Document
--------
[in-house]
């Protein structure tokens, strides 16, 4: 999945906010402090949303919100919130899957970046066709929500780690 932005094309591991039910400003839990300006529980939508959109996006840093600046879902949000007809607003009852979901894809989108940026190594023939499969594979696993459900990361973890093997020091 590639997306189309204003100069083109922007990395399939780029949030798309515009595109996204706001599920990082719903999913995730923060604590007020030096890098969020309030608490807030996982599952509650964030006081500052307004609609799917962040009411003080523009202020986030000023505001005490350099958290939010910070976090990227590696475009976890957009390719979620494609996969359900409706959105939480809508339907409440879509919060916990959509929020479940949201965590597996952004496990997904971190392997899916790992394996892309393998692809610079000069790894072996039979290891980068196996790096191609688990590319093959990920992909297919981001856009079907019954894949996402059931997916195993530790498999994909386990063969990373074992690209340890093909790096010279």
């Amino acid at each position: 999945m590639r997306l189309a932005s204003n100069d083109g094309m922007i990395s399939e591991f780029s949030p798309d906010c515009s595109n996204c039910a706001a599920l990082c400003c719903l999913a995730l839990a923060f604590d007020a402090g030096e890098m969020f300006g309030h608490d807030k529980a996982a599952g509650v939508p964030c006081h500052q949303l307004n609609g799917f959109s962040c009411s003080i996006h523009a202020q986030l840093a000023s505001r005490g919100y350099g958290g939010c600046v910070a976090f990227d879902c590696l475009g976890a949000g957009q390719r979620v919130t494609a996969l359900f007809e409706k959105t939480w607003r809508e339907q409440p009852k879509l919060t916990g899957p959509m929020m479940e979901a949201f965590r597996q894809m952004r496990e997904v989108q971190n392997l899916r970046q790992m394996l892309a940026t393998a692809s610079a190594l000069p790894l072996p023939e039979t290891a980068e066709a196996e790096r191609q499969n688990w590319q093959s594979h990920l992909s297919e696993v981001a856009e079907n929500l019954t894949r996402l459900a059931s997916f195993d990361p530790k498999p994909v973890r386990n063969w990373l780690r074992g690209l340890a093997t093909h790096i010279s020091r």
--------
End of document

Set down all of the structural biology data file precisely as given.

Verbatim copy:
[in-house]
């Protein structure tokens, strides 16, 4: 999945906010402090949303919100919130899957970046066709929500780690 932005094309591991039910400003839990300006529980939508959109996006840093600046879902949000007809607003009852979901894809989108940026190594023939499969594979696993459900990361973890093997020091 590639997306189309204003100069083109922007990395399939780029949030798309515009595109996204706001599920990082719903999913995730923060604590007020030096890098969020309030608490807030996982599952509650964030006081500052307004609609799917962040009411003080523009202020986030000023505001005490350099958290939010910070976090990227590696475009976890957009390719979620494609996969359900409706959105939480809508339907409440879509919060916990959509929020479940949201965590597996952004496990997904971190392997899916790992394996892309393998692809610079000069790894072996039979290891980068196996790096191609688990590319093959990920992909297919981001856009079907019954894949996402059931997916195993530790498999994909386990063969990373074992690209340890093909790096010279």
């Amino acid at each position: 999945m590639r997306l189309a932005s204003n100069d083109g094309m922007i990395s399939e591991f780029s949030p798309d906010c515009s595109n996204c039910a706001a599920l990082c400003c719903l999913a995730l839990a923060f604590d007020a402090g030096e890098m969020f300006g309030h608490d807030k529980a996982a599952g509650v939508p964030c006081h500052q949303l307004n609609g799917f959109s962040c009411s003080i996006h523009a202020q986030l840093a000023s505001r005490g919100y350099g958290g939010c600046v910070a976090f990227d879902c590696l475009g976890a949000g957009q390719r979620v919130t494609a996969l359900f007809e409706k959105t939480w607003r809508e339907q409440p009852k879509l919060t916990g899957p959509m929020m479940e979901a949201f965590r597996q894809m952004r496990e997904v989108q971190n392997l899916r970046q790992m394996l892309a940026t393998a692809s610079a190594l000069p790894l072996p023939e039979t290891a980068e066709a196996e790096r191609q499969n688990w590319q093959s594979h990920l992909s297919e696993v981001a856009e079907n929500l019954t894949r996402l459900a059931s997916f195993d990361p530790k498999p994909v973890r386990n063969w990373l780690r074992g690209l340890a093997t093909h790096i010279s020091r």